Is there anything good to say about this film? Well, there are certainly a few tense moments that make the hairs on your neck at least start to stand to attention. But these are few and far between, amongst a sea of movie 'meh'. It's certainly not going to be the worst film I see this year, since at least I wasn't completely bored for the two hours. But I won't remember this one in a few weeks. As a summary in the form of a "Black Adder" quote, it's all a bit like a broken pencil .. pointless.
(For the graphical version of this review, please visit bob-the-movie- man.com. Thanks.)
There's been this trend in recent years to remake iconic or at least
popular movies from earlier years. For the most part these movies have
been met with yawns, disinterest and have been rightfully savaged by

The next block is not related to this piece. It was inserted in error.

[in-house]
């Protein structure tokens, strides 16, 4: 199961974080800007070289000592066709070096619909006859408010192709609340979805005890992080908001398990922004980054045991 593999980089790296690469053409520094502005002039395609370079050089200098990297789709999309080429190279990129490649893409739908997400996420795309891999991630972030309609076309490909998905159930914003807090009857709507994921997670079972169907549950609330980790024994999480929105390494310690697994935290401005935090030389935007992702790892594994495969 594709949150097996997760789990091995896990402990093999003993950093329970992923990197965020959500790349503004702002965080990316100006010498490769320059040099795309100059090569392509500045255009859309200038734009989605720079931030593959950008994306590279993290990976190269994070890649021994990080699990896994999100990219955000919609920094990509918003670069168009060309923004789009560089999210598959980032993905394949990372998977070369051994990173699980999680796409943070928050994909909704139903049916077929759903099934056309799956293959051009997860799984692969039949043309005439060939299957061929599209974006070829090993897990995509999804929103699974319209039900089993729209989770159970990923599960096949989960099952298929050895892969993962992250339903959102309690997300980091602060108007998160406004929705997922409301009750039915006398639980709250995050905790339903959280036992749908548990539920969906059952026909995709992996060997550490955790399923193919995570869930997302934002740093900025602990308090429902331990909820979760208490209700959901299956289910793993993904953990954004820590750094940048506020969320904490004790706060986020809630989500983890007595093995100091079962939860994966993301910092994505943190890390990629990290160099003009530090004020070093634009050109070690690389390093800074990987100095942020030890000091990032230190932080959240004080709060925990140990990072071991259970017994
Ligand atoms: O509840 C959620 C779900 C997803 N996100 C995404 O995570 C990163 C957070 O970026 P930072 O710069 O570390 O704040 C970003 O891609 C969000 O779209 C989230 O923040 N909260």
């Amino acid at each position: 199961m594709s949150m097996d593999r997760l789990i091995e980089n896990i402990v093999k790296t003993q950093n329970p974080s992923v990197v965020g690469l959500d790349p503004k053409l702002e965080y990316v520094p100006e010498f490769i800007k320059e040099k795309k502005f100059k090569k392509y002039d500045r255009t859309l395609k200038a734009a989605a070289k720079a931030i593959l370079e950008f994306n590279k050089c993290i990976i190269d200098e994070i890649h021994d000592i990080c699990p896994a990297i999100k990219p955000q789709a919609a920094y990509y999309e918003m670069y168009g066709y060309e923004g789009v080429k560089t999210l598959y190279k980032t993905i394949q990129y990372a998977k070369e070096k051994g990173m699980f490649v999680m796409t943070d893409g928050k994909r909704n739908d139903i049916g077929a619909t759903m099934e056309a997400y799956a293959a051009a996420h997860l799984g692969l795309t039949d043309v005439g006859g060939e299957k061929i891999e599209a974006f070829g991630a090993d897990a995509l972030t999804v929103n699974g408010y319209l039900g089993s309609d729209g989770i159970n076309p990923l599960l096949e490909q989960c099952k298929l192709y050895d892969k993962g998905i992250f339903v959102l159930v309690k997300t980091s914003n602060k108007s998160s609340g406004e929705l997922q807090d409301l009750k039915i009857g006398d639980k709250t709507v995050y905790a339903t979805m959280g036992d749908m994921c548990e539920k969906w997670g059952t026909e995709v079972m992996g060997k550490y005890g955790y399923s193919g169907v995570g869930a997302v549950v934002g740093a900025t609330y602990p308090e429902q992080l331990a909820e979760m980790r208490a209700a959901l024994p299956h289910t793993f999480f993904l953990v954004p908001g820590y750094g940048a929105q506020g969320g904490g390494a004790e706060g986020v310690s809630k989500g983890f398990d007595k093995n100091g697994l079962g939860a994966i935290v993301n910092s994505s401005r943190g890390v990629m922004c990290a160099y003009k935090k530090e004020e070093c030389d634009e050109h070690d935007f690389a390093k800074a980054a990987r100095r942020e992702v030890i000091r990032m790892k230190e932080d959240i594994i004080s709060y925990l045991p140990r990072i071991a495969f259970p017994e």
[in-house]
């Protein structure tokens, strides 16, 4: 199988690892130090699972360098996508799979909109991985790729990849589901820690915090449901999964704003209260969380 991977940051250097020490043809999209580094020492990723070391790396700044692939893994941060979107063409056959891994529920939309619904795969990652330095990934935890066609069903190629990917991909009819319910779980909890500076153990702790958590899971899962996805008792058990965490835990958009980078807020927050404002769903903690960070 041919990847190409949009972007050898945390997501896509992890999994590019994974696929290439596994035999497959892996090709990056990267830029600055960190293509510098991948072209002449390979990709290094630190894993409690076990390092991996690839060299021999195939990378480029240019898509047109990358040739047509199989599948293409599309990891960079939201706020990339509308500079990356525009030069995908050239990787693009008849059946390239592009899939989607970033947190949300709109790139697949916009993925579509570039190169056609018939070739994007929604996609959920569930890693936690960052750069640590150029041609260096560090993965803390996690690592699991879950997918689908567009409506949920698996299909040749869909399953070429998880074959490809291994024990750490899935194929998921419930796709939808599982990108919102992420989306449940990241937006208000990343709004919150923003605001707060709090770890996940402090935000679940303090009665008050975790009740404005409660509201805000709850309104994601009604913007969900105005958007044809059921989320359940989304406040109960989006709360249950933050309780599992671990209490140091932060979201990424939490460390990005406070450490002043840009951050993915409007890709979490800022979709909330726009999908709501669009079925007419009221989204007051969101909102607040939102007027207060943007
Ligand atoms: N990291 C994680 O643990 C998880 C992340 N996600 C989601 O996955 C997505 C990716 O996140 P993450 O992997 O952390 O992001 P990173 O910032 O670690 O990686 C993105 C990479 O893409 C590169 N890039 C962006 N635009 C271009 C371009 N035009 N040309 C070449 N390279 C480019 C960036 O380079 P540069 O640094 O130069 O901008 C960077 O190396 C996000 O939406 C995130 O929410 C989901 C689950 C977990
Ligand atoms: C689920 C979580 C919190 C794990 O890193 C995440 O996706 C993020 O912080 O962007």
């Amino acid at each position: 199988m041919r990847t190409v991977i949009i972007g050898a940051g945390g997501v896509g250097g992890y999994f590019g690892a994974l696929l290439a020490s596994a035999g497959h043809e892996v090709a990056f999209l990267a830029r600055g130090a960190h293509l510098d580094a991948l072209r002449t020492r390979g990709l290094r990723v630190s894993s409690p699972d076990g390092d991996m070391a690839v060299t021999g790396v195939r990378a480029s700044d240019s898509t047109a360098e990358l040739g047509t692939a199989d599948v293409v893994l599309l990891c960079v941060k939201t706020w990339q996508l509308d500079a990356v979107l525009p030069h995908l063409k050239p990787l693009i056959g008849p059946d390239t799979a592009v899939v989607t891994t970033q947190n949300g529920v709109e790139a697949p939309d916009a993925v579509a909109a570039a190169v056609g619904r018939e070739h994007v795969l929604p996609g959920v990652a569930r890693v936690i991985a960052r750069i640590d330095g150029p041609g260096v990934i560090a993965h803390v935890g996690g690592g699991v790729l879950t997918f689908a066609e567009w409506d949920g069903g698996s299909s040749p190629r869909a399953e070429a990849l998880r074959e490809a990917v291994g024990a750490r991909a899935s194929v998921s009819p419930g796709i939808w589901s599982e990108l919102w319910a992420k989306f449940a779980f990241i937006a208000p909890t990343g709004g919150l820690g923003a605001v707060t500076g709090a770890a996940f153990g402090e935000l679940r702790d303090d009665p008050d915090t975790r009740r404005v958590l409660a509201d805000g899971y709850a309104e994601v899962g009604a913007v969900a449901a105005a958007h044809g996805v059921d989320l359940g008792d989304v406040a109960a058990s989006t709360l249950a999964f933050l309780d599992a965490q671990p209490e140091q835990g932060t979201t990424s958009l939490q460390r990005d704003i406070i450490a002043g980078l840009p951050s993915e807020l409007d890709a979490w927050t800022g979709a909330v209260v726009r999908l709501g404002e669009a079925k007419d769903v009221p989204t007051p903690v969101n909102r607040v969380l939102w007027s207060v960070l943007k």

the critics and viewers. Occasionally you get a good movie out of it
but more often then not it's just a big, costly mistake. And so to get
around this studios no longer refer to these movies as remakes, but
"reimaginings". The idea is take the concept of the movie and and try
different things. This still doesn't make it a good idea.
The 80's version of Flatliners was an interesting movie. The concept of a group of medical students flatlining and then coming back was original. It brought with it elements of horror, existentialism and how our choices can affect both ourselves and others.
This one? I struggled to find a positive to give to it and I still can't. This is a bad movie from every single point of view I can give. It follows the same story of a group of medical students who in effect kill themselves for a short period of time to see what's on the "other side". Then before brain damage can occur they are brought back but each brings back with them something from their past and they are in effect haunted by this.
It's really the same story as the original even if it's executed in a different way. There's nothing else that needs to be said. Same thing but worse.
Save your money and rent the original if you want to see this. You'll be happier and it won't cost you as much.